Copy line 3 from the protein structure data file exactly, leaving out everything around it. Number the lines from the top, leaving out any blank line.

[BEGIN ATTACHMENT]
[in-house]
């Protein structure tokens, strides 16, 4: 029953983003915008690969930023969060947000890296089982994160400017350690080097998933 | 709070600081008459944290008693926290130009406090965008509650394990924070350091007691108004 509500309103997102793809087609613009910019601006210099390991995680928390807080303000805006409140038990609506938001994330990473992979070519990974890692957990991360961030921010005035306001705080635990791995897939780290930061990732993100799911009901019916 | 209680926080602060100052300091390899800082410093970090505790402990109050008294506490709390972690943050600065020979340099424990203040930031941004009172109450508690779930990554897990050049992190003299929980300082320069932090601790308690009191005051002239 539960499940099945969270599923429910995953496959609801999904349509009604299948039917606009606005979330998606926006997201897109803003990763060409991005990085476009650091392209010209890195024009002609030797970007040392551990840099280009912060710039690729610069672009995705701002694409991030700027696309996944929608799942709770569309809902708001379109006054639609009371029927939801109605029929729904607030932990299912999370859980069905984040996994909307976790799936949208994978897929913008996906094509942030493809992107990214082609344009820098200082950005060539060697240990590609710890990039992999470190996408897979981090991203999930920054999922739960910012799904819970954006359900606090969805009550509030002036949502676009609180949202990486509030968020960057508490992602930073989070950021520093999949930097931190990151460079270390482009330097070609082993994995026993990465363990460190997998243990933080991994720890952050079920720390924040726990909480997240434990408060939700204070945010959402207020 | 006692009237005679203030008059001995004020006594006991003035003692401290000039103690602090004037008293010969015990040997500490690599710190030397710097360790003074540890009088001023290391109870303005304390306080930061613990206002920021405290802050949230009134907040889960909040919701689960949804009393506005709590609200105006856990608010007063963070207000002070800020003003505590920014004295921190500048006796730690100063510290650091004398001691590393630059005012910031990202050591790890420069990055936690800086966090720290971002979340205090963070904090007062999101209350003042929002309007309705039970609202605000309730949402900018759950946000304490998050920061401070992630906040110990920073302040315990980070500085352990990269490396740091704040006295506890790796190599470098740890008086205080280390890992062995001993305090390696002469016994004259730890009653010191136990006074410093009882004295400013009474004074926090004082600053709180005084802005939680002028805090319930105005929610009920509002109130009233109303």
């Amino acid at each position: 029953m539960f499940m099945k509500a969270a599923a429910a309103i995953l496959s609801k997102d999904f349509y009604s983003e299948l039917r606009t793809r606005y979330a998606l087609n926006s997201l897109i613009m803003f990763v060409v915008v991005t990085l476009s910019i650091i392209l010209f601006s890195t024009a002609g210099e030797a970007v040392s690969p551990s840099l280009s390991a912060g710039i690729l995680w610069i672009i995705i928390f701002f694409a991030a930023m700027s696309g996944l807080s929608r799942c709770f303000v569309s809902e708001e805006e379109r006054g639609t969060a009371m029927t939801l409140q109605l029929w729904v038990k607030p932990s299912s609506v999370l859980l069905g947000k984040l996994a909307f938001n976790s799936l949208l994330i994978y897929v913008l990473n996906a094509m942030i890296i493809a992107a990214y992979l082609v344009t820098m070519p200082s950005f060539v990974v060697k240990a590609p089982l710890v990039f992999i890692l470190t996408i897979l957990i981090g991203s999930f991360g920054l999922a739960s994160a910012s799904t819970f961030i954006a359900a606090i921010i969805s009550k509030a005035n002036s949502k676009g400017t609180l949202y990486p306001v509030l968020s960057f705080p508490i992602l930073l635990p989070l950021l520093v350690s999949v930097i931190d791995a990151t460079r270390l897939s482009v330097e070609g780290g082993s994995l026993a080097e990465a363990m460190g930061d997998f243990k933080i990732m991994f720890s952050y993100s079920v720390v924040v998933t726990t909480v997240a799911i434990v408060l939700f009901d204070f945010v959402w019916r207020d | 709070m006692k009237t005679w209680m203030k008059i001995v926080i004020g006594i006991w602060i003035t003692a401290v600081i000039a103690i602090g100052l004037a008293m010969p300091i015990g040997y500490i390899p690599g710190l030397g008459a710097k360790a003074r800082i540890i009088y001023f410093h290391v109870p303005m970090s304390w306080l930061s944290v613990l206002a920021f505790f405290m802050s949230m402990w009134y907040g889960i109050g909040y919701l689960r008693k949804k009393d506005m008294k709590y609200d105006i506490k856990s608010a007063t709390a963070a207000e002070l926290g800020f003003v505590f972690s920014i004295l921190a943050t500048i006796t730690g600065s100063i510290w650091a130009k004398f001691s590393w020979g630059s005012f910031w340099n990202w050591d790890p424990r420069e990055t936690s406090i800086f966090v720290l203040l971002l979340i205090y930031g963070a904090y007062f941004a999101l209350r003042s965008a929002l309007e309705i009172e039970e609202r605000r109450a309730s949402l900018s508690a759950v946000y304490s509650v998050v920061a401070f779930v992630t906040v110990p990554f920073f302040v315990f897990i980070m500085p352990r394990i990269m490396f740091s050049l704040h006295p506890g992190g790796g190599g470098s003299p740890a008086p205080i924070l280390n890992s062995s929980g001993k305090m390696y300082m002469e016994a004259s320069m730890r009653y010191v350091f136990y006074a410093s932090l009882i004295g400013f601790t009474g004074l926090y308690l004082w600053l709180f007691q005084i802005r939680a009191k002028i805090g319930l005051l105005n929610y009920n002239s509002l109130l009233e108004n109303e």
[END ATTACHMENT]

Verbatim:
């Amino acid at each position: 029953m539960f499940m099945k509500a969270a599923a429910a309103i995953l496959s609801k997102d999904f349509y009604s983003e299948l039917r606009t793809r606005y979330a998606l087609n926006s997201l897109i613009m803003f990763v060409v915008v991005t990085l476009s910019i650091i392209l010209f601006s890195t024009a002609g210099e030797a970007v040392s690969p551990s840099l280009s390991a912060g710039i690729l995680w610069i672009i995705i928390f701002f694409a991030a930023m700027s696309g996944l807080s929608r799942c709770f303000v569309s809902e708001e805006e379109r006054g639609t969060a009371m029927t939801l409140q109605l029929w729904v038990k607030p932990s299912s609506v999370l859980l069905g947000k984040l996994a909307f938001n976790s799936l949208l994330i994978y897929v913008l990473n996906a094509m942030i890296i493809a992107a990214y992979l082609v344009t820098m070519p200082s950005f060539v990974v060697k240990a590609p089982l710890v990039f992999i890692l470190t996408i897979l957990i981090g991203s999930f991360g920054l999922a739960s994160a910012s799904t819970f961030i954006a359900a606090i921010i969805s009550k509030a005035n002036s949502k676009g400017t609180l949202y990486p306001v509030l968020s960057f705080p508490i992602l930073l635990p989070l950021l520093v350690s999949v930097i931190d791995a990151t460079r270390l897939s482009v330097e070609g780290g082993s994995l026993a080097e990465a363990m460190g930061d997998f243990k933080i990732m991994f720890s952050y993100s079920v720390v924040v998933t726990t909480v997240a799911i434990v408060l939700f009901d204070f945010v959402w019916r207020d | 709070m006692k009237t005679w209680m203030k008059i001995v926080i004020g006594i006991w602060i003035t003692a401290v600081i000039a103690i602090g100052l004037a008293m010969p300091i015990g040997y500490i390899p690599g710190l030397g008459a710097k360790a003074r800082i540890i009088y001023f410093h290391v109870p303005m970090s304390w306080l930061s944290v613990l206002a920021f505790f405290m802050s949230m402990w009134y907040g889960i109050g909040y919701l689960r008693k949804k009393d506005m008294k709590y609200d105006i506490k856990s608010a007063t709390a963070a207000e002070l926290g800020f003003v505590f972690s920014i004295l921190a943050t500048i006796t730690g600065s100063i510290w650091a130009k004398f001691s590393w020979g630059s005012f910031w340099n990202w050591d790890p424990r420069e990055t936690s406090i800086f966090v720290l203040l971002l979340i205090y930031g963070a904090y007062f941004a999101l209350r003042s965008a929002l309007e309705i009172e039970e609202r605000r109450a309730s949402l900018s508690a759950v946000y304490s509650v998050v920061a401070f779930v992630t906040v110990p990554f920073f302040v315990f897990i980070m500085p352990r394990i990269m490396f740091s050049l704040h006295p506890g992190g790796g190599g470098s003299p740890a008086p205080i924070l280390n890992s062995s929980g001993k305090m390696y300082m002469e016994a004259s320069m730890r009653y010191v350091f136990y006074a410093s932090l009882i004295g400013f601790t009474g004074l926090y308690l004082w600053l709180f007691q005084i802005r939680a009191k002028i805090g319930l005051l105005n929610y009920n002239s509002l109130l009233e108004n109303e």